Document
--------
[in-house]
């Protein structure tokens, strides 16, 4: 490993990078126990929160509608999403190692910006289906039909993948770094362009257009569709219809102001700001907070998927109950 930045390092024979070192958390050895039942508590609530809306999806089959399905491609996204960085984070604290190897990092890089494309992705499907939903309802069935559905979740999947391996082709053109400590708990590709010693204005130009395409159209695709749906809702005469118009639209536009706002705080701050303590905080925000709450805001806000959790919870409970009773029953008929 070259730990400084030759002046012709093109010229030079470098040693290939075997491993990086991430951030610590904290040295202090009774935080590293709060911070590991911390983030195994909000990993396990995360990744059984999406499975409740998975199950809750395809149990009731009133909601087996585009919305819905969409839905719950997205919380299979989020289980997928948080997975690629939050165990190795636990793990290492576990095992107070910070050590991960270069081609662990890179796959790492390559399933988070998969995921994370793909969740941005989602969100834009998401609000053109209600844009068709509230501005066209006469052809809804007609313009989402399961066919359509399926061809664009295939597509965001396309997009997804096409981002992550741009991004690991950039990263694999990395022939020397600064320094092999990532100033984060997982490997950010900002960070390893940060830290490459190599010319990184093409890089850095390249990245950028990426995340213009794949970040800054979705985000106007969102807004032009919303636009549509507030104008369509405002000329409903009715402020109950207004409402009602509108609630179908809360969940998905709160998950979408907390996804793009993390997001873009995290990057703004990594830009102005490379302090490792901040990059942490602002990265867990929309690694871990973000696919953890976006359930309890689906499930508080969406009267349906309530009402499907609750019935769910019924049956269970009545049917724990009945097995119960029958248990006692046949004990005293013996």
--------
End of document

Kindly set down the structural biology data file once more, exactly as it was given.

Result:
[in-house]
């Protein structure tokens, strides 16, 4: 490993990078126990929160509608999403190692910006289906039909993948770094362009257009569709219809102001700001907070998927109950 930045390092024979070192958390050895039942508590609530809306999806089959399905491609996204960085984070604290190897990092890089494309992705499907939903309802069935559905979740999947391996082709053109400590708990590709010693204005130009395409159209695709749906809702005469118009639209536009706002705080701050303590905080925000709450805001806000959790919870409970009773029953008929 070259730990400084030759002046012709093109010229030079470098040693290939075997491993990086991430951030610590904290040295202090009774935080590293709060911070590991911390983030195994909000990993396990995360990744059984999406499975409740998975199950809750395809149990009731009133909601087996585009919305819905969409839905719950997205919380299979989020289980997928948080997975690629939050165990190795636990793990290492576990095992107070910070050590991960270069081609662990890179796959790492390559399933988070998969995921994370793909969740941005989602969100834009998401609000053109209600844009068709509230501005066209006469052809809804007609313009989402399961066919359509399926061809664009295939597509965001396309997009997804096409981002992550741009991004690991950039990263694999990395022939020397600064320094092999990532100033984060997982490997950010900002960070390893940060830290490459190599010319990184093409890089850095390249990245950028990426995340213009794949970040800054979705985000106007969102807004032009919303636009549509507030104008369509405002000329409903009715402020109950207004409402009602509108609630179908809360969940998905709160998950979408907390996804793009993390997001873009995290990057703004990594830009102005490379302090490792901040990059942490602002990265867990929309690694871990973000696919953890976006359930309890689906499930508080969406009267349906309530009402499907609750019935769910019924049956269970009545049917724990009945097995119960029958248990006692046949004990005293013996």